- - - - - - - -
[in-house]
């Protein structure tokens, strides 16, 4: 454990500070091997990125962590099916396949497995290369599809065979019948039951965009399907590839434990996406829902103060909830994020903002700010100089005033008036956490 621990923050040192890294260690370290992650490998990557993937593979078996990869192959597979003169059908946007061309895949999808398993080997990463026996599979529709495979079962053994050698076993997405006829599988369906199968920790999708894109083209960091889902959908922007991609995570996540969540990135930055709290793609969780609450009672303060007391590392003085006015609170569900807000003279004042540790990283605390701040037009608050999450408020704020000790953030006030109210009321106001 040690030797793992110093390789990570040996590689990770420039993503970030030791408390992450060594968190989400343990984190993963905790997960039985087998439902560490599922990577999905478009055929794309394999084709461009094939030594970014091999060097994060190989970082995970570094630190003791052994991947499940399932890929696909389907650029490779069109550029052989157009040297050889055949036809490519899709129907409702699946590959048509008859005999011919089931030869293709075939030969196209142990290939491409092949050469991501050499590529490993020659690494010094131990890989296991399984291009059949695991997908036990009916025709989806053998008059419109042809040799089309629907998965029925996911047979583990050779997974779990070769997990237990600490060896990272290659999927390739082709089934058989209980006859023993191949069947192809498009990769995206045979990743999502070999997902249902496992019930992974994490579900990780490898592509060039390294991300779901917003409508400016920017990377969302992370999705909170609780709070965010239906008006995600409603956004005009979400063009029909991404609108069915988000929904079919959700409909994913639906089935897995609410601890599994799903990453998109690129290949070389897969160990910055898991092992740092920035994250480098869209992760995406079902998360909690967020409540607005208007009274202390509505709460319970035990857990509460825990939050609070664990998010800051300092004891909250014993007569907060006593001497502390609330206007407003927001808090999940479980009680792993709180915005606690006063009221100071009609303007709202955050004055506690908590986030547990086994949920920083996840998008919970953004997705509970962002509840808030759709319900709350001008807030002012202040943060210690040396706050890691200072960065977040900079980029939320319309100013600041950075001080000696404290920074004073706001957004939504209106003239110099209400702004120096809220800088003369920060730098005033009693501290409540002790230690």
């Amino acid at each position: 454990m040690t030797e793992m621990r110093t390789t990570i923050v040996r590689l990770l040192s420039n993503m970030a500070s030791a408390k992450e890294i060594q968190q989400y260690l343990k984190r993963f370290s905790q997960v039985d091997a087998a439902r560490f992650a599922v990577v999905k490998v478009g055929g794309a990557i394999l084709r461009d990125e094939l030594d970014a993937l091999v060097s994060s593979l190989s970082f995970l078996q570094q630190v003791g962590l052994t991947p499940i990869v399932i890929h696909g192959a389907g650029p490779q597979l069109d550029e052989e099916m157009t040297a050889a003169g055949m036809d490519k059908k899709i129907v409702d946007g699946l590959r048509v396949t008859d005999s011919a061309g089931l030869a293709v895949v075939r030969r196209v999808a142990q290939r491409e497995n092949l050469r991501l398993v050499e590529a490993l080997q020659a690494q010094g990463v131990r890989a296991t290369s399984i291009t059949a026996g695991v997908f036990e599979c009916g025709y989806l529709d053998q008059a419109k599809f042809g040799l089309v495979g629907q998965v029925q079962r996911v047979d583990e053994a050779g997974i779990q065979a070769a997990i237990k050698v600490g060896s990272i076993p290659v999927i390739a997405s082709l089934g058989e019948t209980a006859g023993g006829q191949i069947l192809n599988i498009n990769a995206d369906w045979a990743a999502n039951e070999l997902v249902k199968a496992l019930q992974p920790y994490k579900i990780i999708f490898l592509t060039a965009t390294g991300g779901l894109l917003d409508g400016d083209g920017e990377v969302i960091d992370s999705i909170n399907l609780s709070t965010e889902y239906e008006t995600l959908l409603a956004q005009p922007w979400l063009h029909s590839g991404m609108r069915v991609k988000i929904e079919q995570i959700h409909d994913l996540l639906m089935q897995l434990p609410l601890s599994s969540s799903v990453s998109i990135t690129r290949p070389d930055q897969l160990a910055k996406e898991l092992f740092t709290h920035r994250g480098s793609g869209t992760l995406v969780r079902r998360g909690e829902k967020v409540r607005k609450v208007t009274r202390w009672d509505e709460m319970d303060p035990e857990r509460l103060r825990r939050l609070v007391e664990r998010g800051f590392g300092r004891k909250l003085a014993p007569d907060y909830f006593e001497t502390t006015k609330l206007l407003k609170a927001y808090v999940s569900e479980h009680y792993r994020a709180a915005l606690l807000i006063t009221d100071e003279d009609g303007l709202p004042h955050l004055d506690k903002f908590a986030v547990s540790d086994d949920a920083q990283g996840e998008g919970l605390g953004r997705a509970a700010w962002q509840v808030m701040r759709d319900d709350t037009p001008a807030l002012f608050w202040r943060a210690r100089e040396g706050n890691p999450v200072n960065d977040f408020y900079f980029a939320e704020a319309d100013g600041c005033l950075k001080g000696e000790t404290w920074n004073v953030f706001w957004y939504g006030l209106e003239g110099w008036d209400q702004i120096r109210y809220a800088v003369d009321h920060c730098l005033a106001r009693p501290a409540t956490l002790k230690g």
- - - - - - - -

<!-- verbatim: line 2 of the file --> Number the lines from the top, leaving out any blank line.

């Protein structure tokens, strides 16, 4: 454990500070091997990125962590099916396949497995290369599809065979019948039951965009399907590839434990996406829902103060909830994020903002700010100089005033008036956490 621990923050040192890294260690370290992650490998990557993937593979078996990869192959597979003169059908946007061309895949999808398993080997990463026996599979529709495979079962053994050698076993997405006829599988369906199968920790999708894109083209960091889902959908922007991609995570996540969540990135930055709290793609969780609450009672303060007391590392003085006015609170569900807000003279004042540790990283605390701040037009608050999450408020704020000790953030006030109210009321106001 040690030797793992110093390789990570040996590689990770420039993503970030030791408390992450060594968190989400343990984190993963905790997960039985087998439902560490599922990577999905478009055929794309394999084709461009094939030594970014091999060097994060190989970082995970570094630190003791052994991947499940399932890929696909389907650029490779069109550029052989157009040297050889055949036809490519899709129907409702699946590959048509008859005999011919089931030869293709075939030969196209142990290939491409092949050469991501050499590529490993020659690494010094131990890989296991399984291009059949695991997908036990009916025709989806053998008059419109042809040799089309629907998965029925996911047979583990050779997974779990070769997990237990600490060896990272290659999927390739082709089934058989209980006859023993191949069947192809498009990769995206045979990743999502070999997902249902496992019930992974994490579900990780490898592509060039390294991300779901917003409508400016920017990377969302992370999705909170609780709070965010239906008006995600409603956004005009979400063009029909991404609108069915988000929904079919959700409909994913639906089935897995609410601890599994799903990453998109690129290949070389897969160990910055898991092992740092920035994250480098869209992760995406079902998360909690967020409540607005208007009274202390509505709460319970035990857990509460825990939050609070664990998010800051300092004891909250014993007569907060006593001497502390609330206007407003927001808090999940479980009680792993709180915005606690006063009221100071009609303007709202955050004055506690908590986030547990086994949920920083996840998008919970953004997705509970962002509840808030759709319900709350001008807030002012202040943060210690040396706050890691200072960065977040900079980029939320319309100013600041950075001080000696404290920074004073706001957004939504209106003239110099209400702004120096809220800088003369920060730098005033009693501290409540002790230690």